Notes from a Small Island – Bill Bryson: A Review

006Date finished: April 8th 2015

It’s somewhat typical of Britain that it’s favourite travel writer and biggest fan should be an American expat. That sums the nation up well really. And of course, the book that secured Bill Bryson his place in Britain’s heart is the one in which he roams around our nation relentlessly taking the piss out of us.

Notes from a Small Island charts an expedition around Britain which Bryson undertook in the ’90s, more or less wandering from place to place as names took his fancy. With a seamless blend of American sarcasm and absurd British wit he takes our nation to task, exploring our most famous landmarks and uncovering the fascinating crannies we often overlook, whilst berating us for every flaw he can find.

It’s good-natured ribaldry though, and Bryson is clearly very fond of his adoptive homeland. His gripes are similar to many of our own: the tearing down of landmarks and the little businesses that make towns unique in favour of large shopping sentences, the rising price of everything, and the often infuriating bureaucracy that complicates any excursion within the UK. Often, Bryson’s a bit of an arsehole, but that’s half the fun.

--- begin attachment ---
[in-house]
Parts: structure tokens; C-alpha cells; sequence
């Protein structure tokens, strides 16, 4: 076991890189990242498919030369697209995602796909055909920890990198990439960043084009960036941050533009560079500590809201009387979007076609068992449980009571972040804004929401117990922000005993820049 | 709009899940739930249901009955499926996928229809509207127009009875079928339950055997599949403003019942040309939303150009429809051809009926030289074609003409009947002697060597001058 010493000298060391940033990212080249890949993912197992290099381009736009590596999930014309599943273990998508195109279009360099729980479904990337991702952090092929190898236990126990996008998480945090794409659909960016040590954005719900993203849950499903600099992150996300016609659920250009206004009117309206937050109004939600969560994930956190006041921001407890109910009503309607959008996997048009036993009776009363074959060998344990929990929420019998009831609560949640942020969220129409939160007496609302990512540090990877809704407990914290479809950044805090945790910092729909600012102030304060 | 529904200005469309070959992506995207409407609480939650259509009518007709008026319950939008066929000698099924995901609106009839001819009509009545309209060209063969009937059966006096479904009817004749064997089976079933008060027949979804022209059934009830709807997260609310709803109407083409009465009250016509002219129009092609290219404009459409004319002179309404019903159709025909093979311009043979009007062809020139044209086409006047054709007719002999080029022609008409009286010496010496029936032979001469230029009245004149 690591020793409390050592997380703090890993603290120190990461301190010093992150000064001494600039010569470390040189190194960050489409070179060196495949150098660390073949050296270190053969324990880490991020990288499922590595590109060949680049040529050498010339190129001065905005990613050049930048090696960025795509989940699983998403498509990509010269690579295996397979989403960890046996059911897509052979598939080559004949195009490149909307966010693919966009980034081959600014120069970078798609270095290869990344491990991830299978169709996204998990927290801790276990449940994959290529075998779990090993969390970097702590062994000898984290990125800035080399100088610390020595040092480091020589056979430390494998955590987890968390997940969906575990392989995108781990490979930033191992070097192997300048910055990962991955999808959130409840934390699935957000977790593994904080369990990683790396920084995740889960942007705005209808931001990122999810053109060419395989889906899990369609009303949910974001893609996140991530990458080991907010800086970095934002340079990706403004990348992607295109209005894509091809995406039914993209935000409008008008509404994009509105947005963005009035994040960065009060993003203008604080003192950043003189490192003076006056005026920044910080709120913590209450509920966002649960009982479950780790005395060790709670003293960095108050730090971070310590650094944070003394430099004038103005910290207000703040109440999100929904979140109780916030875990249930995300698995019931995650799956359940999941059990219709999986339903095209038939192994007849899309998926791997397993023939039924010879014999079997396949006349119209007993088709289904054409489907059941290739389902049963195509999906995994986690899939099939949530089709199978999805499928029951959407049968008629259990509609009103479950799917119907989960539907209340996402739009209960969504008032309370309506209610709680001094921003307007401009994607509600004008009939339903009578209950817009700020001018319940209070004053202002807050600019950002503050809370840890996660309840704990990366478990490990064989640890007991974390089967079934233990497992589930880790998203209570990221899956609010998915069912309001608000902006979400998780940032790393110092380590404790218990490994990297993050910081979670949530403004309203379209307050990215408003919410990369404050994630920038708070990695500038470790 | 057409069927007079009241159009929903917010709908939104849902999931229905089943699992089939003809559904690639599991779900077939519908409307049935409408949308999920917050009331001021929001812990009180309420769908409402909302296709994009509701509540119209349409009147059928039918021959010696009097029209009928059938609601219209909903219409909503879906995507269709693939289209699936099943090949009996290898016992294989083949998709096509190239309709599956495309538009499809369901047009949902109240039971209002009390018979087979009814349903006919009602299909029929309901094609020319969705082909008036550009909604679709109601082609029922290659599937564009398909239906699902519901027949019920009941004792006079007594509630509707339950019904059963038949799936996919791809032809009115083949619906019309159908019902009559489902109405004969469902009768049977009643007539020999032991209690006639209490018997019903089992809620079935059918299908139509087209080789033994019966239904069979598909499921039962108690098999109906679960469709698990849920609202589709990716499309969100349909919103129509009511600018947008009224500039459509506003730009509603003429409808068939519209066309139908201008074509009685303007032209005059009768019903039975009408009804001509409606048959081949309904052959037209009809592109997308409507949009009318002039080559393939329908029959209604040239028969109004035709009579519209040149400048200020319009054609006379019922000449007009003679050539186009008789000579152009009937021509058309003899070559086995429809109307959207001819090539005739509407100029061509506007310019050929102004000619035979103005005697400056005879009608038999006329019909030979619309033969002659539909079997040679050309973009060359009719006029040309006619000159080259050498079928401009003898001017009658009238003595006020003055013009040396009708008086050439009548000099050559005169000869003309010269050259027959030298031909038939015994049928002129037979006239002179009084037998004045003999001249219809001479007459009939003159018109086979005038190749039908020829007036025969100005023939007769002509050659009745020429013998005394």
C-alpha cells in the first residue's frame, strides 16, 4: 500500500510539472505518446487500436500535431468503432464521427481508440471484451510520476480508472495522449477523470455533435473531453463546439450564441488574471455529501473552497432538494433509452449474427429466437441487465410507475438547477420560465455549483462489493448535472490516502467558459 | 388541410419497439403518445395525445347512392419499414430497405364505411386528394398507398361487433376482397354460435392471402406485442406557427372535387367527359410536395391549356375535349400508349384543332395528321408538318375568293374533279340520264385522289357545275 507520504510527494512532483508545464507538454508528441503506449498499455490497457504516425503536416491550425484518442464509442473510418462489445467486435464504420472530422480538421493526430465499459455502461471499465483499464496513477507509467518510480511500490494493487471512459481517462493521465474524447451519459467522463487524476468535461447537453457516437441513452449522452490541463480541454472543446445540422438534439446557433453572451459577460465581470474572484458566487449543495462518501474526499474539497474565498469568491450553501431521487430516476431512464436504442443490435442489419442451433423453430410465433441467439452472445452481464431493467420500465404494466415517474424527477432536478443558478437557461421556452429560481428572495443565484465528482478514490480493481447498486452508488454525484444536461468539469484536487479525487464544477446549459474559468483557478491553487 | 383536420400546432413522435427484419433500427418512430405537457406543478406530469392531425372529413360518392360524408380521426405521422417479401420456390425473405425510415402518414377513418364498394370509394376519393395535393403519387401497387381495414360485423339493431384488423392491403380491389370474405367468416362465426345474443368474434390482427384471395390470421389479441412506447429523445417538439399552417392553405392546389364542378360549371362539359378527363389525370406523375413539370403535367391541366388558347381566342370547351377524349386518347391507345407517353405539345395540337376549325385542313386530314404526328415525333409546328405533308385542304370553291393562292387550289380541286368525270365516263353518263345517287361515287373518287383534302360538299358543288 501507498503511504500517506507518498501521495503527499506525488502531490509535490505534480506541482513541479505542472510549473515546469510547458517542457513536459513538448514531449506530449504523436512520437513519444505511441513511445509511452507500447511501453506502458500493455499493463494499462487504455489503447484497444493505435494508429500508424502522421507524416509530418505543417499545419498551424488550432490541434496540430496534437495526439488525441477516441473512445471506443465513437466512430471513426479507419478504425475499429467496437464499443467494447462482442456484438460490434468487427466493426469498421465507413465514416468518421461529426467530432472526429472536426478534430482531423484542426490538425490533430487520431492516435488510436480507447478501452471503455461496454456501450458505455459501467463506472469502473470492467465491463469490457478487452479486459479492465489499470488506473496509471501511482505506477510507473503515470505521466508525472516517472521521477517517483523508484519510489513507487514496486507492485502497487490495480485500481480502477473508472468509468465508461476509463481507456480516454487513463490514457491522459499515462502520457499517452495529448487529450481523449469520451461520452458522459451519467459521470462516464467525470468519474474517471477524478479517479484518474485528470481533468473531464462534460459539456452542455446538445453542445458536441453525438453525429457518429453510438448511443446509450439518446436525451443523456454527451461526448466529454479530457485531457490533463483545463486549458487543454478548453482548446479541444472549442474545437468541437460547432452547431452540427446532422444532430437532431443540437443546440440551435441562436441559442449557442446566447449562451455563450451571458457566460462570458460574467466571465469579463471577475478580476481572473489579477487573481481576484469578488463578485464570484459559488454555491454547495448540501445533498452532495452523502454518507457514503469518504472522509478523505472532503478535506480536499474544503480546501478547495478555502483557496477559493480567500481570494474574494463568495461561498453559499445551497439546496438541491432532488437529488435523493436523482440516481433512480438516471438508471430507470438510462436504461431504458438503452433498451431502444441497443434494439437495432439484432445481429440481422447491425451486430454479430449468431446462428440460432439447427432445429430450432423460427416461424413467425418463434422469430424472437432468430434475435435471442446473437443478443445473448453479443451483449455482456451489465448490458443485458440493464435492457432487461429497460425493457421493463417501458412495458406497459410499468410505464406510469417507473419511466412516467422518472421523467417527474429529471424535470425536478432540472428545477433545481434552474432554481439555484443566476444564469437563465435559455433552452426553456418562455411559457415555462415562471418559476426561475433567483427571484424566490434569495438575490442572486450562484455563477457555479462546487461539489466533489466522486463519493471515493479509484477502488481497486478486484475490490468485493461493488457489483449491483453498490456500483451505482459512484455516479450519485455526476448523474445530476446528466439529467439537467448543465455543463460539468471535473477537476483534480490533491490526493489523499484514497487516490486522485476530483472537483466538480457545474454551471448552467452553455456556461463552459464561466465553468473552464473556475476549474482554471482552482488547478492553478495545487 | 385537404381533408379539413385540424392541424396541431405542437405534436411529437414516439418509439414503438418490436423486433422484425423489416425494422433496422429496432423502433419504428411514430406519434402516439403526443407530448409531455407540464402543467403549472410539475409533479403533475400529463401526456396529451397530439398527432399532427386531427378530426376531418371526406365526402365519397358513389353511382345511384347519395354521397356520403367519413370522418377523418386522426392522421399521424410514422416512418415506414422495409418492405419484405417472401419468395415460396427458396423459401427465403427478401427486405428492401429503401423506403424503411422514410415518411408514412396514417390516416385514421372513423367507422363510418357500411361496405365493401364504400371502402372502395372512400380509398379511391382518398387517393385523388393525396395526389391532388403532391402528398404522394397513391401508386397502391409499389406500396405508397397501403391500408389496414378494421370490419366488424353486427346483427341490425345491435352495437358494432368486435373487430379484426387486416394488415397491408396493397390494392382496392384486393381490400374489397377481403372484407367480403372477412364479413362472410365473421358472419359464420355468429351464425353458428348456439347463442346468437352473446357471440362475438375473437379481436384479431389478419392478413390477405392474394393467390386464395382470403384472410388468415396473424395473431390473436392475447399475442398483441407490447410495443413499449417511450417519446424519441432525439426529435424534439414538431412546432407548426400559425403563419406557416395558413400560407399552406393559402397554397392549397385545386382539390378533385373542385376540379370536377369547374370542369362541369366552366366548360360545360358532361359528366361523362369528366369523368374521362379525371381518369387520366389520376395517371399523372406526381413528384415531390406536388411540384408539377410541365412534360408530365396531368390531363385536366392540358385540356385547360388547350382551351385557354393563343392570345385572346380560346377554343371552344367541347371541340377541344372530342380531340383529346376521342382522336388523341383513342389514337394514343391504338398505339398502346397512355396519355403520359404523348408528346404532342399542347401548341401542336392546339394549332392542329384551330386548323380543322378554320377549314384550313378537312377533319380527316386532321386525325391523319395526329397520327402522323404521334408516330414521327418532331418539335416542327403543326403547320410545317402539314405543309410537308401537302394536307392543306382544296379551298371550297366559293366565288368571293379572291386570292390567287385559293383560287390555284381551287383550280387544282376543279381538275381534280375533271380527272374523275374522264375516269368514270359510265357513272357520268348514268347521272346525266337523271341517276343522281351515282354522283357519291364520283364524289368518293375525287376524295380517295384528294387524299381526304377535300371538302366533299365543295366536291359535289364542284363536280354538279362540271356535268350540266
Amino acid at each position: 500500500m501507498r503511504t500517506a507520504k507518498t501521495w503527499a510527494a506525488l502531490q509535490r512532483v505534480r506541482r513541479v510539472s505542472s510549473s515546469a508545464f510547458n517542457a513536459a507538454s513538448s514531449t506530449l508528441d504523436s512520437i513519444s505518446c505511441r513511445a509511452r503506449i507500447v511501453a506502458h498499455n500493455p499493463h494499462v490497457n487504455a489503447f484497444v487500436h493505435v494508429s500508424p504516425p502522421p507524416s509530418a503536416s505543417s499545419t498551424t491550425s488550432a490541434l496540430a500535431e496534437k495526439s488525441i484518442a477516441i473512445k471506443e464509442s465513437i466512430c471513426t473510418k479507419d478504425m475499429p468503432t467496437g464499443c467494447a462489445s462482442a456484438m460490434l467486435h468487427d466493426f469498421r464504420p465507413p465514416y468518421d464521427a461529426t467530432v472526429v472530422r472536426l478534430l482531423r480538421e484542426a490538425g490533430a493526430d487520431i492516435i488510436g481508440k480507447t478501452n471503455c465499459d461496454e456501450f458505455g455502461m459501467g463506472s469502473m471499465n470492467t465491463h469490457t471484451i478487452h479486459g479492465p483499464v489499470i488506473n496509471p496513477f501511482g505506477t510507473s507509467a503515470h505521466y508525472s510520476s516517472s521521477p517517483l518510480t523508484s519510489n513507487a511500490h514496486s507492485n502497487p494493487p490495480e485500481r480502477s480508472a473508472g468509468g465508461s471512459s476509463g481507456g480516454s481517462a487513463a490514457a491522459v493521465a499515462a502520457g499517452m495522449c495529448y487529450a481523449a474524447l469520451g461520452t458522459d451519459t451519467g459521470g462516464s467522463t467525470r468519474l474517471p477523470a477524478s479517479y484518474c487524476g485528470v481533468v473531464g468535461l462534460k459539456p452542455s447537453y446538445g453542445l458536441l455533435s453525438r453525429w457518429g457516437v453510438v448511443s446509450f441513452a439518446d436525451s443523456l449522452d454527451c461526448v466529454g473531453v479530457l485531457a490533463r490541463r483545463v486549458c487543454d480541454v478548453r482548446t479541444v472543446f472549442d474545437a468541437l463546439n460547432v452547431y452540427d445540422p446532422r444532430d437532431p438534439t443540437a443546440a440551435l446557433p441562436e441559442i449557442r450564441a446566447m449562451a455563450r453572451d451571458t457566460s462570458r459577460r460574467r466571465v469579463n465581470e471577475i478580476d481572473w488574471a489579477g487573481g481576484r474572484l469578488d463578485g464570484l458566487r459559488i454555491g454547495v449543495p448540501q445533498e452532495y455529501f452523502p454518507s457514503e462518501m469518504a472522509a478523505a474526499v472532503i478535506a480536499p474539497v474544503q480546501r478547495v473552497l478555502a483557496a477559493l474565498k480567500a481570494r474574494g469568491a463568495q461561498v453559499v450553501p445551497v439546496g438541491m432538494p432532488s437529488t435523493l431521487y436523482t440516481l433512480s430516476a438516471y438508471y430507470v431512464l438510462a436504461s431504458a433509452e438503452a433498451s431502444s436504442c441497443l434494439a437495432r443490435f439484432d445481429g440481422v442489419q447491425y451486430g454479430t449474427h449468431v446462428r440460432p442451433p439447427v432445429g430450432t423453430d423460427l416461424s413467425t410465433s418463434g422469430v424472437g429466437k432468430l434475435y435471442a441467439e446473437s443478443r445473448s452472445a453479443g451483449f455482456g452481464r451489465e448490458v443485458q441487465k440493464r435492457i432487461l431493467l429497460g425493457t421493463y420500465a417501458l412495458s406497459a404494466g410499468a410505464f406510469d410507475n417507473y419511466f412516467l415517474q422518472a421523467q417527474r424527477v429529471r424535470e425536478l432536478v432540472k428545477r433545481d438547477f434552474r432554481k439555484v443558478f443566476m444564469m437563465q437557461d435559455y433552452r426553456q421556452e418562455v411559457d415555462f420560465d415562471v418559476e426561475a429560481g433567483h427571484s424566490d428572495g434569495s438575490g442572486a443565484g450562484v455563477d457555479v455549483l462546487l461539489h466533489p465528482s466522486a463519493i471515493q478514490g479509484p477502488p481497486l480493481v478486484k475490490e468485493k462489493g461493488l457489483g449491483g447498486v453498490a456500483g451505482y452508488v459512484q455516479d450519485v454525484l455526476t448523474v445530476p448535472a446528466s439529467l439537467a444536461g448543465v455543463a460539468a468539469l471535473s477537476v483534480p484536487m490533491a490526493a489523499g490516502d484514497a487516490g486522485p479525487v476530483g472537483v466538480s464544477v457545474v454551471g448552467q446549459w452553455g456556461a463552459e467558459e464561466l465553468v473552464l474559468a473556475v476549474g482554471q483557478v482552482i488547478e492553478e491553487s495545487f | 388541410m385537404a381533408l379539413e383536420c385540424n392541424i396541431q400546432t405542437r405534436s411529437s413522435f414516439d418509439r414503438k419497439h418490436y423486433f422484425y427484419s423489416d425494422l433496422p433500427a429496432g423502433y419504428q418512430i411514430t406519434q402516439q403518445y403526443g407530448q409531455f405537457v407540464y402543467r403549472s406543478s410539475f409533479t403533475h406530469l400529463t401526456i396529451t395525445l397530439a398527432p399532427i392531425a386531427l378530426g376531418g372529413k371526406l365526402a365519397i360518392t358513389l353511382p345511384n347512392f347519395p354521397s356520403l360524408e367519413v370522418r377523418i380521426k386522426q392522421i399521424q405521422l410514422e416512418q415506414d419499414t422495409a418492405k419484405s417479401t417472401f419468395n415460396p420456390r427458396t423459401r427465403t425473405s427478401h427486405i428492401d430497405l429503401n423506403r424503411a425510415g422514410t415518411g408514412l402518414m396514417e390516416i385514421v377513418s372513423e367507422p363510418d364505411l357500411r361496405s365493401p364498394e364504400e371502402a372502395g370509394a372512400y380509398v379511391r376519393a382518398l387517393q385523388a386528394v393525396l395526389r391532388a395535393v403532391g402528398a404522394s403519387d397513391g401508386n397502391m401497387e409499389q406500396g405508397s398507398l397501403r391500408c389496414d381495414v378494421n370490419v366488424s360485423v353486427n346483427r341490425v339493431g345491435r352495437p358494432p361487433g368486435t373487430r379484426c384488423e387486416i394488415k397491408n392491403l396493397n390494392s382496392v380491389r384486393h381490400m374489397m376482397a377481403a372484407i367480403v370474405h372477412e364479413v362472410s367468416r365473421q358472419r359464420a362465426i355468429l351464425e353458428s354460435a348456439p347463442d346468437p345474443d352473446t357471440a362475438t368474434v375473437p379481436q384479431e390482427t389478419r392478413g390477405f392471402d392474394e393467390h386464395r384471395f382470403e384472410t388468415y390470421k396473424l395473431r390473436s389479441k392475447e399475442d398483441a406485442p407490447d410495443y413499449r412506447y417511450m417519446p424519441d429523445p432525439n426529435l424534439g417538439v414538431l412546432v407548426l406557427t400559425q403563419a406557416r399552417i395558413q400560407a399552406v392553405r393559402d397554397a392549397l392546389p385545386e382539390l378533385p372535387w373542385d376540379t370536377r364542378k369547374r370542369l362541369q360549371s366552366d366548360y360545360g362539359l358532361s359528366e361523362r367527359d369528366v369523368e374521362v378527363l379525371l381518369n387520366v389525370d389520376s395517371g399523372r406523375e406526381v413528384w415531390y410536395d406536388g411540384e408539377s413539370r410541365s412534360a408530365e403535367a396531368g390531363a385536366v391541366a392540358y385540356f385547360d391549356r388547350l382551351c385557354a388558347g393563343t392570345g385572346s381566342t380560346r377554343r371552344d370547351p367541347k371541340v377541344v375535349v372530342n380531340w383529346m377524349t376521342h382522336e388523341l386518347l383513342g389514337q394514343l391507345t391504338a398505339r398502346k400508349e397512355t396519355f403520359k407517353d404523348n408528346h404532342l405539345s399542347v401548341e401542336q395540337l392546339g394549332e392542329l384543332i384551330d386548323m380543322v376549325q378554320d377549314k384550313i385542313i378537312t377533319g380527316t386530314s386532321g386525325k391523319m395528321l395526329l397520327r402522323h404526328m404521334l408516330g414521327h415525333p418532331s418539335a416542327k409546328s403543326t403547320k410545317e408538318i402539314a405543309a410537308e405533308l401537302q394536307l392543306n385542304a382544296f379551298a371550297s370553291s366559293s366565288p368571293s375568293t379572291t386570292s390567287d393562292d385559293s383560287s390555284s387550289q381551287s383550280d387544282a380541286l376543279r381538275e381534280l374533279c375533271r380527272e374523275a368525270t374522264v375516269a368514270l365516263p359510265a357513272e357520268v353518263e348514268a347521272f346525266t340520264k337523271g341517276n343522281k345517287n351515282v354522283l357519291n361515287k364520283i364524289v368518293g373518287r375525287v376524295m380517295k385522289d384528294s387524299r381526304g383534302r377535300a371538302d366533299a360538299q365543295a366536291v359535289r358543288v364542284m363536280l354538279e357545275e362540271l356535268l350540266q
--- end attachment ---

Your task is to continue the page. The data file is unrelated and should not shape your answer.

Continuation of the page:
Whether it’s realising that there’s not all that much to do at Stonehenge and sticking around out of a mixture of embarrassment and politeness, or running from a Glasgow pub because he was unable to understand anything that the barman or the one local in there were saying to him, there’s a lot to relate to in here and it’s often very funny. When it’s not, Bryson’s keen to point out the history and heritage we often miss being too familiar with our land. As an American, he has a keen eye for this, as many of our younger towns are older than the oldest U.S. settlements.

Overall, it’s a lot of fun to listen to Bryson as he marvels at our ability to form one queue at two train ticket booths and laments our identikit shopping malls. Occasionally, he can blather into the territory of a grumpy, change-hating old man, but most of the time he hits his mark. All in all, Notes from a Small Island is a great way for both tourists and residents to get to know this strange isle.

7/10

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